Bos was one of the most contented men I have ever known. He was giving. A lot of people are talking about what a father figure he was to them. He was a mentor, a confidant, a friend, and you always had the feeling you were the most important person in the room to him. How did he do that?

When I was in high school, Bos was a judge at a forensics competition. I was a junior in high school. I can’t remember much of the competitions, but I do remember his score sheet. He gave constructive criticism throughout, but in big, bold red letters, at the top, he wrote, “Hey, you can write!”

I kept that page for many years and I can still see it in my mind. Every morning when I get up to write, those four words are in my head. Bos Johnson believed in me, and that was important because he was a man you could believe. Integrity. He shot straight. Authority. He said what he needed to say and then stopped. He knew how to use a pause in a lecture or an interview. And he was one of the few people who really listened.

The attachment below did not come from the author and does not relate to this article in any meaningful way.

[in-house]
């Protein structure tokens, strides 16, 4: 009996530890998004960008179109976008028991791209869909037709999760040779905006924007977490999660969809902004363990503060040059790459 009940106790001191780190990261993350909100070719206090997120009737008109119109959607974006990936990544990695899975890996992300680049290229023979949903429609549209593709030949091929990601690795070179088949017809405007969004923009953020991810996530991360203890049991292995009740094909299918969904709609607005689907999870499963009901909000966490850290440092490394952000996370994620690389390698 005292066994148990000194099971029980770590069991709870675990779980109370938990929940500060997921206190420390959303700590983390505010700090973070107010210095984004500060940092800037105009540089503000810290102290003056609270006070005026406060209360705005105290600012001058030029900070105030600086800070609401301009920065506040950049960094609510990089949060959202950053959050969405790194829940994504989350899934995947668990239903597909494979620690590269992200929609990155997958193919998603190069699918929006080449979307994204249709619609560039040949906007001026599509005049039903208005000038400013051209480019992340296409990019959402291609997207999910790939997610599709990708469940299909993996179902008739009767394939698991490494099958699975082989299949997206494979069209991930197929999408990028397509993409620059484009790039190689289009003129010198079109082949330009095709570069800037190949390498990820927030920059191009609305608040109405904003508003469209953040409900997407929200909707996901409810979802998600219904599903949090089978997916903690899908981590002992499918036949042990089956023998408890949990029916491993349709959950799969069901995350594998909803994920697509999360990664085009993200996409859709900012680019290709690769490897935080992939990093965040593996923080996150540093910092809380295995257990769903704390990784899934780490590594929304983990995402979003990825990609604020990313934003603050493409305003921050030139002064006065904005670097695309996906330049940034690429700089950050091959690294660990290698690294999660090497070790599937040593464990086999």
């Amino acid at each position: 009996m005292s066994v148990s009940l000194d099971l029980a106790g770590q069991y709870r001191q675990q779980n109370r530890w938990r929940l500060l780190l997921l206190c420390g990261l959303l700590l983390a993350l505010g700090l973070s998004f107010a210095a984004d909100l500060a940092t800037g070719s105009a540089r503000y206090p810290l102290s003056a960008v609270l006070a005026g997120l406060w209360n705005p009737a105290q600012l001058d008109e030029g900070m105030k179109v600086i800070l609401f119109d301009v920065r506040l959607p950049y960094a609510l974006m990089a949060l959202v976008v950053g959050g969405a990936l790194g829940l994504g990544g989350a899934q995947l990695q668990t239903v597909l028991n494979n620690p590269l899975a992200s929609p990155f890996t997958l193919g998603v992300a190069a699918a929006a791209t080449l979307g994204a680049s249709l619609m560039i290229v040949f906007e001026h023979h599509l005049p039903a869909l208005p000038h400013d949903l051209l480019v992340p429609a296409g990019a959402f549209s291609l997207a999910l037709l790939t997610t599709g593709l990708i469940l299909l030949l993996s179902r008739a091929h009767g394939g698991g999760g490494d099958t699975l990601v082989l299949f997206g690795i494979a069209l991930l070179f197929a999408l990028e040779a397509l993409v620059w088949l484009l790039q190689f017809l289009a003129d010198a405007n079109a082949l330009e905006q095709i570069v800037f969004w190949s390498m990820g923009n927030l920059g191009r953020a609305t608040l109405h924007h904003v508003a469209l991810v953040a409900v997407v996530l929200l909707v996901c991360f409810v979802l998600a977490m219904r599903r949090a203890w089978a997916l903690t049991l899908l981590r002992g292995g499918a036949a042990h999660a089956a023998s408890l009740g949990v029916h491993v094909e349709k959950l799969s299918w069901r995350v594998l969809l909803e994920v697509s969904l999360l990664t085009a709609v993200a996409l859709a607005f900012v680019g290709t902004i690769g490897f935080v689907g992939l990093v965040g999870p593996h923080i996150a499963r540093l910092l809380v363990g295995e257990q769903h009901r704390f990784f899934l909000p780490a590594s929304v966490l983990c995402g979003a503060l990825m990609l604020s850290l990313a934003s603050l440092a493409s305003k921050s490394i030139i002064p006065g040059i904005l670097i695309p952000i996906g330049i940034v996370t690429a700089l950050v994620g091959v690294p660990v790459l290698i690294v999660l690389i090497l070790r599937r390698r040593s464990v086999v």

Bos showed us that journalism wasn’t just about getting the story. It wasn’t even about getting it right. That was important, of course. Facts and the inverted pyramid and all that. News is change. But news always concerns people. And people mattered to Bos Johnson. Maybe that’s why so many students loved and respected him. And viewers, as well.

There are a few people in life who are irreplaceable. Bos Johnson was one of those for me and I will never forget his kindness, generosity, voice, laugh and smile. But Bos left out one lesson in the syllabus. He never taught us how to live in a world without him in it.

Monday, October 27, 2014
I said it loudly and with conviction. I said it to my dog. But I didn’t hear the irony until later.

Tebow, our Morkie, was perched in his favorite spot on the back of the couch, scanning the movement of everything outside. A bee buzzed past the window and he barked. The plants outside waved in the wind and he barked. He thought someone was at the door and he barked. He barked at the sound of his bark.

“You don’t have to bark at everything,” I yelled.